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Estimating the number of men who have sex with men in low and middle income countries
  1. C Cáceres1,
  2. K Konda1,
  3. M Pecheny2,
  4. A Chatterjee3,
  5. R Lyerla3
  1. 1Cayetano Heredia University, Lima, Peru
  2. 2University of Buenos Aires, Buenos Aires, Argentina
  3. 3UNAIDS, Geneva, Switzerland
  1. Correspondence to:
 Professor C Caceres
 451 Av Armendáriz, Lima 18, Peru; ccaceres{at}upch.edu.pe

Abstract

Objectives: To collect and analyse published and unpublished surveillance and research data on the prevalence of same sex sexual activity among male adults (including male-to-female transgenders and sex workers) in low and middle income countries.

Methods: Key indicators were operationalised (ever sex with a man, sex with a man last year, high risk sex last year (as defined by unprotected anal sex or commercial sex)) and a database was designed for data collection. Searches were conducted (PubMed, databases (US Census Bureau, World Bank, conferences)) and regional informants helped. Reference reports were used to assess the methodology and quality of information in each record. The best data available per region were identified and indicator estimates were used to propose regional range estimates.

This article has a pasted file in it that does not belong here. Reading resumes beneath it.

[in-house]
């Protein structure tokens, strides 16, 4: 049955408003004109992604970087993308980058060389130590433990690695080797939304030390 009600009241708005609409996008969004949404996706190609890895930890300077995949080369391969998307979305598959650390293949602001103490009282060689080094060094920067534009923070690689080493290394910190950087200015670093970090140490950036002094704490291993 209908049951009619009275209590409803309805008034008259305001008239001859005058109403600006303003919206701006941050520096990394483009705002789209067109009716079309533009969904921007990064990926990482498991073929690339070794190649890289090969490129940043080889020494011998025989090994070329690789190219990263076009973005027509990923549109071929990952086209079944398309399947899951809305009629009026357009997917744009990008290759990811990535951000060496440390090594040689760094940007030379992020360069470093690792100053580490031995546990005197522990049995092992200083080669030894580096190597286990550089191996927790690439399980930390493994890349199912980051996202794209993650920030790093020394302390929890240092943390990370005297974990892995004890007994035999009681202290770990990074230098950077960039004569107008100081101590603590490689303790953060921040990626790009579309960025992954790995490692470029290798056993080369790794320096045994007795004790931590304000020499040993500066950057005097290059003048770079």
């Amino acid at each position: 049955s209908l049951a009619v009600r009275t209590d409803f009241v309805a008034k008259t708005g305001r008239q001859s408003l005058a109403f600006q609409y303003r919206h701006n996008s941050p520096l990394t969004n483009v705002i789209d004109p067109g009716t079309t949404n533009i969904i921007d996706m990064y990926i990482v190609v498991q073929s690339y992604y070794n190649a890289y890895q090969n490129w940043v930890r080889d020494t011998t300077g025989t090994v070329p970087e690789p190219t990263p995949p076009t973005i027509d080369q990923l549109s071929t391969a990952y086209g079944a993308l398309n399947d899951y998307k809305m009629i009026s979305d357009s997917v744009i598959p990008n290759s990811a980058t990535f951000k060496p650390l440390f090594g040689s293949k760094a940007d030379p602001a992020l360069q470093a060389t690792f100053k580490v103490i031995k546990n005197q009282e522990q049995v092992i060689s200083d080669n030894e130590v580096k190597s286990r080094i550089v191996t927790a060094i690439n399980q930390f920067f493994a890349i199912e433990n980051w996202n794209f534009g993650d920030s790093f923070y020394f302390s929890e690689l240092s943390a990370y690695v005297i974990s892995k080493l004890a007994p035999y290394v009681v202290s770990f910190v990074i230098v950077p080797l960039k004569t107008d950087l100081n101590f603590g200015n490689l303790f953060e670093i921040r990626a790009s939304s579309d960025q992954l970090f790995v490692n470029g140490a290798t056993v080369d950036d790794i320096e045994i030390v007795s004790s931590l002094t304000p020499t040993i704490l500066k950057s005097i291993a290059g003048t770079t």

Results: Of 561 studies on male sexual behaviour and/or MSM population characteristics, 67 addressed prevalence of sex between men, with diverse numbers per region and virtual unavailability in sub-Saharan Africa, Middle East/North Africa, and the English speaking Caribbean. Overall, data on lifetime prevalence of sex with men (among males) yielded figures of 3–5% for East Asia, 6–12% for South and South East Asia, 6–15% for Eastern Europe, and 6–20% for Latin America. Last year figures were approximately half of lifetime figures, and prevalence of high risk sex among MSM last year was approximately 40–60% in all regions except South Asia, where it is 70–90%.

Conclusions: Data available on the prevalence of male same sex sexual activity across regions are scarce (non-existent in some areas), with validity and comparability problems. In South and South East Asia, Eastern Europe, and Latin America, a lifetime prevalence of 6–20% was estimated, with smaller figures in East Asia. A cross cultural analysis of terminology and practices is needed, as is continued work on epidemiological and social analysis of male-male sexual practices in societies across regions.

  • MSM, men who have sex with men
  • UNAIDS, Joint United Nations Programme on AIDS
  • men who have sex with men
  • sexual behaviour
  • global estimates
  • HIV
  • scientific review